(CNN)For nearly 80 years, a well-worn but well-loved work of art adorned the third-floor ceiling of a New York City high school.
A historic decades-old mural was painted over at a New York high school during a repair project
The mural -- a shimmering night sky with golden-yellow stars -- is a piece of history from the New Deal era when the country commissioned hundreds of artists to brighten up buildings and public spaces during the dark days of the Great Depression.
But now, the beautiful mural "Constellations" is slathered with bright blue paint -- painted over during a repair project at DeWitt Clinton High School in the Bronx,
"It was probably a pretty thoughtless and negligent act that this happened and it never should have happened," said Harvey Smith, the president of the National New Deal Era Preservation Association.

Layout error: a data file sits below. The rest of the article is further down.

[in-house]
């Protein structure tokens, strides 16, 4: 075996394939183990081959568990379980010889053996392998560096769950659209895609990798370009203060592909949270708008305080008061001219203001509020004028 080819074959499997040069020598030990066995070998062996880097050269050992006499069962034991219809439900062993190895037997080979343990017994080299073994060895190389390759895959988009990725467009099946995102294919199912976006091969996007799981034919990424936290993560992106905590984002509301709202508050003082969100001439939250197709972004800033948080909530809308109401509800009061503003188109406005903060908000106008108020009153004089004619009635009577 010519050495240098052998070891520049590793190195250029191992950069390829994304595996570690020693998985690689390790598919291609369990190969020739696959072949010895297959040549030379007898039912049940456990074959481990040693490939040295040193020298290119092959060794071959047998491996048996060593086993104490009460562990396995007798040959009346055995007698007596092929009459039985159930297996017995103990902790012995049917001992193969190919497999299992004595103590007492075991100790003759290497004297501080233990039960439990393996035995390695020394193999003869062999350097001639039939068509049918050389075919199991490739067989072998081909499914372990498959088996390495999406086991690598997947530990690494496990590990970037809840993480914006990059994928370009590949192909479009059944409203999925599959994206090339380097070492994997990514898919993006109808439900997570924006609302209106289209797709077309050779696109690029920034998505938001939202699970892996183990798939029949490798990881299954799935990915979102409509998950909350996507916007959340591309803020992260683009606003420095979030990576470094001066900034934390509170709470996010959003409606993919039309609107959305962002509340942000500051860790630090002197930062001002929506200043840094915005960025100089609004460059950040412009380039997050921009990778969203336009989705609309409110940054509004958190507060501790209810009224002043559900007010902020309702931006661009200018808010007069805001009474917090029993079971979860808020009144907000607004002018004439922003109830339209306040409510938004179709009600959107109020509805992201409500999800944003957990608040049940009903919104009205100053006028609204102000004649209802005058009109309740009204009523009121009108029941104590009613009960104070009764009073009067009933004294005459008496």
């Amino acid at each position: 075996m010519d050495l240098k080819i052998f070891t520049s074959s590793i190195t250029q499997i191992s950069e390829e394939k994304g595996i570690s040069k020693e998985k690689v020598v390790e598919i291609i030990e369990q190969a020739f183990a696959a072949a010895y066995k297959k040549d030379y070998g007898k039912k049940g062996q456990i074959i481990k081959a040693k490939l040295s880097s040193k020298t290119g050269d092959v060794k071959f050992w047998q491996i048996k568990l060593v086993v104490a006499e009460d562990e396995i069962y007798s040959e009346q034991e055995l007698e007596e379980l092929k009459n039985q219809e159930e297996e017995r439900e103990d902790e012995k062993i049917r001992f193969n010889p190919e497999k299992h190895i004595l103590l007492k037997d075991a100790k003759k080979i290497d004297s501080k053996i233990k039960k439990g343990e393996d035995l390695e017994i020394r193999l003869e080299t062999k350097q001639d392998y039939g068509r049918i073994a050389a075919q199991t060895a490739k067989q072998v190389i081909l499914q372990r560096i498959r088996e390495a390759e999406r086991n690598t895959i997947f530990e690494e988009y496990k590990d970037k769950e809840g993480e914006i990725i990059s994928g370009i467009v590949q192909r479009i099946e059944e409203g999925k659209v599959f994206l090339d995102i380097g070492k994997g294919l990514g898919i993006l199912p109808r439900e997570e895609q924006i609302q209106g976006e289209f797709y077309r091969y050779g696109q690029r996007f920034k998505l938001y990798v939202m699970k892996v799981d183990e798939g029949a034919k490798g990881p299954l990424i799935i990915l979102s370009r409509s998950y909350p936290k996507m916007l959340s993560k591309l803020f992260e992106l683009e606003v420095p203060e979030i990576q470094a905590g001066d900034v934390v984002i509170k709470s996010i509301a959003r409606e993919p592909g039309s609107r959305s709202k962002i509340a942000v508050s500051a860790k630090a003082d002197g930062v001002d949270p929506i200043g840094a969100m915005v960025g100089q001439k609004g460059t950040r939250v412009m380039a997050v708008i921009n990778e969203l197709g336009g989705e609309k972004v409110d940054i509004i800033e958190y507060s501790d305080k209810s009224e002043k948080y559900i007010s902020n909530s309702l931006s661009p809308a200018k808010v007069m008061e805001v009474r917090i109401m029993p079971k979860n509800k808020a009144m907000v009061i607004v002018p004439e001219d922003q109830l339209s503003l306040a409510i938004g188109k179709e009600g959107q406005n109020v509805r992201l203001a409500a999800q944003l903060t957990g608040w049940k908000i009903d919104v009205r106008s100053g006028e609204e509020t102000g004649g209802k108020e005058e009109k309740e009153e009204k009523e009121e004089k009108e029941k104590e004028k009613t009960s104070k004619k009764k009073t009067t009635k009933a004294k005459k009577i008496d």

He finds the event troubling because many New Deal murals are priceless pieces of art that carry historical significance.
"What the New Deal did was bring art to the general population," he told CNN. " And that art often carried messages of everyday life that recorded local history."
"Constellations," was the work of German-born artist Alfred Floegel as part of the nation's Federal Art Project of the 1930s. A second Floegel work covers the walls on either side of the mural. Together, the murals took six years to complete.
In November, crews painted over "Constellations" as the school repaired damage to its roof, said Doug Cohen, a spokesman for the city's education department.
Frank da Cruz is a national associate at the Living New Deal project at the University of California, Berkeley, which captures the impact of the New Deal on Americans. He said the mural was in pretty bad shape.
"I hope they will restore it and I hope they learn something from having to restore it," da Cruz told CNN